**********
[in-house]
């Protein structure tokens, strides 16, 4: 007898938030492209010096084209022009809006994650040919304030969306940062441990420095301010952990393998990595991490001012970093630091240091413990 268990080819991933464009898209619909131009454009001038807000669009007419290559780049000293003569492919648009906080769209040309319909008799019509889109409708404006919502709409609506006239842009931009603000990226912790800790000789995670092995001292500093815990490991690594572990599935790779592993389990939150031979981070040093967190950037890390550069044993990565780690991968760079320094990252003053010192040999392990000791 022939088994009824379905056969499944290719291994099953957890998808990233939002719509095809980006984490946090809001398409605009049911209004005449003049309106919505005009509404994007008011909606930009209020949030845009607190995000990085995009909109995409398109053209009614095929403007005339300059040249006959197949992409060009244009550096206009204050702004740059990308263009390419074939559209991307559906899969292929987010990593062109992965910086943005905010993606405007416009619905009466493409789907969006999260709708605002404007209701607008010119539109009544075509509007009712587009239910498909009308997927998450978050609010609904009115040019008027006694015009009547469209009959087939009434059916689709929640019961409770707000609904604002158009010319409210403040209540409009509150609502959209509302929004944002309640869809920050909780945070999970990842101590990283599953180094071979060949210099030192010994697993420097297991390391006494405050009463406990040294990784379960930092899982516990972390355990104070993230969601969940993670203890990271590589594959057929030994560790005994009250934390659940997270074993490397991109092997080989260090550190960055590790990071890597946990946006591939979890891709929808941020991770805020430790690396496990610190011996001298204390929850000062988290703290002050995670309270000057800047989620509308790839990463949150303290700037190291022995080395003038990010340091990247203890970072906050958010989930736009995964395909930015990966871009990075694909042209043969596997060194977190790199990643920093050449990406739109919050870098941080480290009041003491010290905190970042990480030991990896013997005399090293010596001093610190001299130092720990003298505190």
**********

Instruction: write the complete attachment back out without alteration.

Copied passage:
[in-house]
């Protein structure tokens, strides 16, 4: 007898938030492209010096084209022009809006994650040919304030969306940062441990420095301010952990393998990595991490001012970093630091240091413990 268990080819991933464009898209619909131009454009001038807000669009007419290559780049000293003569492919648009906080769209040309319909008799019509889109409708404006919502709409609506006239842009931009603000990226912790800790000789995670092995001292500093815990490991690594572990599935790779592993389990939150031979981070040093967190950037890390550069044993990565780690991968760079320094990252003053010192040999392990000791 022939088994009824379905056969499944290719291994099953957890998808990233939002719509095809980006984490946090809001398409605009049911209004005449003049309106919505005009509404994007008011909606930009209020949030845009607190995000990085995009909109995409398109053209009614095929403007005339300059040249006959197949992409060009244009550096206009204050702004740059990308263009390419074939559209991307559906899969292929987010990593062109992965910086943005905010993606405007416009619905009466493409789907969006999260709708605002404007209701607008010119539109009544075509509007009712587009239910498909009308997927998450978050609010609904009115040019008027006694015009009547469209009959087939009434059916689709929640019961409770707000609904604002158009010319409210403040209540409009509150609502959209509302929004944002309640869809920050909780945070999970990842101590990283599953180094071979060949210099030192010994697993420097297991390391006494405050009463406990040294990784379960930092899982516990972390355990104070993230969601969940993670203890990271590589594959057929030994560790005994009250934390659940997270074993490397991109092997080989260090550190960055590790990071890597946990946006591939979890891709929808941020991770805020430790690396496990610190011996001298204390929850000062988290703290002050995670309270000057800047989620509308790839990463949150303290700037190291022995080395003038990010340091990247203890970072906050958010989930736009995964395909930015990966871009990075694909042209043969596997060194977190790199990643920093050449990406739109919050870098941080480290009041003491010290905190970042990480030991990896013997005399090293010596001093610190001299130092720990003298505190």